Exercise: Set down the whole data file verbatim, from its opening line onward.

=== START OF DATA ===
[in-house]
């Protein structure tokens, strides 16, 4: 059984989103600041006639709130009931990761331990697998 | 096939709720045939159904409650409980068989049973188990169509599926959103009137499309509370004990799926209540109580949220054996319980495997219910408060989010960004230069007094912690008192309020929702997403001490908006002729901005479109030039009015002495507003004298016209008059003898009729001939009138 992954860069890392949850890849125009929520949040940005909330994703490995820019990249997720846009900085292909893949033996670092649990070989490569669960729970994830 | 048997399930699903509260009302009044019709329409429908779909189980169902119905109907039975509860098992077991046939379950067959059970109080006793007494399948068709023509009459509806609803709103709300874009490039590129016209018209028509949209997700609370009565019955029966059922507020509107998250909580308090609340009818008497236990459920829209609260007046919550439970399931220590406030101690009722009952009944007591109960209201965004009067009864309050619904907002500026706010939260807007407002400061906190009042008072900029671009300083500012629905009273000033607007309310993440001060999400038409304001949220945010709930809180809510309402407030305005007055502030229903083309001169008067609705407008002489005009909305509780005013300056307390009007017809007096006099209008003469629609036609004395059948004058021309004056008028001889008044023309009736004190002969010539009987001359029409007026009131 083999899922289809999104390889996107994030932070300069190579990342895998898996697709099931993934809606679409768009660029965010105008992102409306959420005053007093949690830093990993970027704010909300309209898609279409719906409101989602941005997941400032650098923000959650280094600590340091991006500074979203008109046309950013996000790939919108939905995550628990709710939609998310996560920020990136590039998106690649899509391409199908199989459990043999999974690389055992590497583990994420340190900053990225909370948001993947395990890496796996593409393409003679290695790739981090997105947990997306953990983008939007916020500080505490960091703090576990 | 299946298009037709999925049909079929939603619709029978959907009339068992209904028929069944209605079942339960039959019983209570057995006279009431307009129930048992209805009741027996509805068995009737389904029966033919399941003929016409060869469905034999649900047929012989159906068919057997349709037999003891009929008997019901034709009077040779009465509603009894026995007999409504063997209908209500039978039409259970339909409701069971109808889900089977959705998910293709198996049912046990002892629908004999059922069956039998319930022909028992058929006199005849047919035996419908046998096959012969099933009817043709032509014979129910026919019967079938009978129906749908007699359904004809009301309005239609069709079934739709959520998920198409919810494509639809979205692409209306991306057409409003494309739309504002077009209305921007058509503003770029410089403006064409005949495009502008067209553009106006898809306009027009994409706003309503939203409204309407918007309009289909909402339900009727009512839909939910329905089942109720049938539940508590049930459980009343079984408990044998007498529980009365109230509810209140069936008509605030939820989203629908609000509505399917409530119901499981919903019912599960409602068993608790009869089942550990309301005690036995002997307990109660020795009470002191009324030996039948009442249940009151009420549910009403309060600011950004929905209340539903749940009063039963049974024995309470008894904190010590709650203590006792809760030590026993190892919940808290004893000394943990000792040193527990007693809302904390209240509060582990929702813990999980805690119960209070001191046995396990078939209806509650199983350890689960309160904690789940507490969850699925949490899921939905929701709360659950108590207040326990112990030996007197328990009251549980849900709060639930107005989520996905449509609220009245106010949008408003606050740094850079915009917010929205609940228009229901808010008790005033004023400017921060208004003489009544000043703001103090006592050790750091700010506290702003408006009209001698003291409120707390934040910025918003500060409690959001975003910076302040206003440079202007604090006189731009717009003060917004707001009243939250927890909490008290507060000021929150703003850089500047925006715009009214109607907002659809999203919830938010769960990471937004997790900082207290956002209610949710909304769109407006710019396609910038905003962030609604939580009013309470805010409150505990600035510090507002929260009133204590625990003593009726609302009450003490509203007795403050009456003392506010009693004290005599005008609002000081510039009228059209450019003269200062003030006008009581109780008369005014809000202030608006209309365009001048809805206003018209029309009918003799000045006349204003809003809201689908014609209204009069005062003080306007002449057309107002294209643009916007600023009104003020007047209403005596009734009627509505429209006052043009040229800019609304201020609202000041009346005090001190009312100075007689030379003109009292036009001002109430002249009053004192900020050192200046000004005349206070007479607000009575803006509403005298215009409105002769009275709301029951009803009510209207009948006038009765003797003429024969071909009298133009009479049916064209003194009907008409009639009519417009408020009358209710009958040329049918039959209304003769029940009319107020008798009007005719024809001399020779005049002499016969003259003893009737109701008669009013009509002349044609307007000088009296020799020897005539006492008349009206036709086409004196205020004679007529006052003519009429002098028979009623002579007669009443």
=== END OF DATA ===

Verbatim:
[in-house]
């Protein structure tokens, strides 16, 4: 059984989103600041006639709130009931990761331990697998 | 096939709720045939159904409650409980068989049973188990169509599926959103009137499309509370004990799926209540109580949220054996319980495997219910408060989010960004230069007094912690008192309020929702997403001490908006002729901005479109030039009015002495507003004298016209008059003898009729001939009138 992954860069890392949850890849125009929520949040940005909330994703490995820019990249997720846009900085292909893949033996670092649990070989490569669960729970994830 | 048997399930699903509260009302009044019709329409429908779909189980169902119905109907039975509860098992077991046939379950067959059970109080006793007494399948068709023509009459509806609803709103709300874009490039590129016209018209028509949209997700609370009565019955029966059922507020509107998250909580308090609340009818008497236990459920829209609260007046919550439970399931220590406030101690009722009952009944007591109960209201965004009067009864309050619904907002500026706010939260807007407002400061906190009042008072900029671009300083500012629905009273000033607007309310993440001060999400038409304001949220945010709930809180809510309402407030305005007055502030229903083309001169008067609705407008002489005009909305509780005013300056307390009007017809007096006099209008003469629609036609004395059948004058021309004056008028001889008044023309009736004190002969010539009987001359029409007026009131 083999899922289809999104390889996107994030932070300069190579990342895998898996697709099931993934809606679409768009660029965010105008992102409306959420005053007093949690830093990993970027704010909300309209898609279409719906409101989602941005997941400032650098923000959650280094600590340091991006500074979203008109046309950013996000790939919108939905995550628990709710939609998310996560920020990136590039998106690649899509391409199908199989459990043999999974690389055992590497583990994420340190900053990225909370948001993947395990890496796996593409393409003679290695790739981090997105947990997306953990983008939007916020500080505490960091703090576990 | 299946298009037709999925049909079929939603619709029978959907009339068992209904028929069944209605079942339960039959019983209570057995006279009431307009129930048992209805009741027996509805068995009737389904029966033919399941003929016409060869469905034999649900047929012989159906068919057997349709037999003891009929008997019901034709009077040779009465509603009894026995007999409504063997209908209500039978039409259970339909409701069971109808889900089977959705998910293709198996049912046990002892629908004999059922069956039998319930022909028992058929006199005849047919035996419908046998096959012969099933009817043709032509014979129910026919019967079938009978129906749908007699359904004809009301309005239609069709079934739709959520998920198409919810494509639809979205692409209306991306057409409003494309739309504002077009209305921007058509503003770029410089403006064409005949495009502008067209553009106006898809306009027009994409706003309503939203409204309407918007309009289909909402339900009727009512839909939910329905089942109720049938539940508590049930459980009343079984408990044998007498529980009365109230509810209140069936008509605030939820989203629908609000509505399917409530119901499981919903019912599960409602068993608790009869089942550990309301005690036995002997307990109660020795009470002191009324030996039948009442249940009151009420549910009403309060600011950004929905209340539903749940009063039963049974024995309470008894904190010590709650203590006792809760030590026993190892919940808290004893000394943990000792040193527990007693809302904390209240509060582990929702813990999980805690119960209070001191046995396990078939209806509650199983350890689960309160904690789940507490969850699925949490899921939905929701709360659950108590207040326990112990030996007197328990009251549980849900709060639930107005989520996905449509609220009245106010949008408003606050740094850079915009917010929205609940228009229901808010008790005033004023400017921060208004003489009544000043703001103090006592050790750091700010506290702003408006009209001698003291409120707390934040910025918003500060409690959001975003910076302040206003440079202007604090006189731009717009003060917004707001009243939250927890909490008290507060000021929150703003850089500047925006715009009214109607907002659809999203919830938010769960990471937004997790900082207290956002209610949710909304769109407006710019396609910038905003962030609604939580009013309470805010409150505990600035510090507002929260009133204590625990003593009726609302009450003490509203007795403050009456003392506010009693004290005599005008609002000081510039009228059209450019003269200062003030006008009581109780008369005014809000202030608006209309365009001048809805206003018209029309009918003799000045006349204003809003809201689908014609209204009069005062003080306007002449057309107002294209643009916007600023009104003020007047209403005596009734009627509505429209006052043009040229800019609304201020609202000041009346005090001190009312100075007689030379003109009292036009001002109430002249009053004192900020050192200046000004005349206070007479607000009575803006509403005298215009409105002769009275709301029951009803009510209207009948006038009765003797003429024969071909009298133009009479049916064209003194009907008409009639009519417009408020009358209710009958040329049918039959209304003769029940009319107020008798009007005719024809001399020779005049002499016969003259003893009737109701008669009013009509002349044609307007000088009296020799020897005539006492008349009206036709086409004196205020004679007529006052003519009429002098028979009623002579007669009443």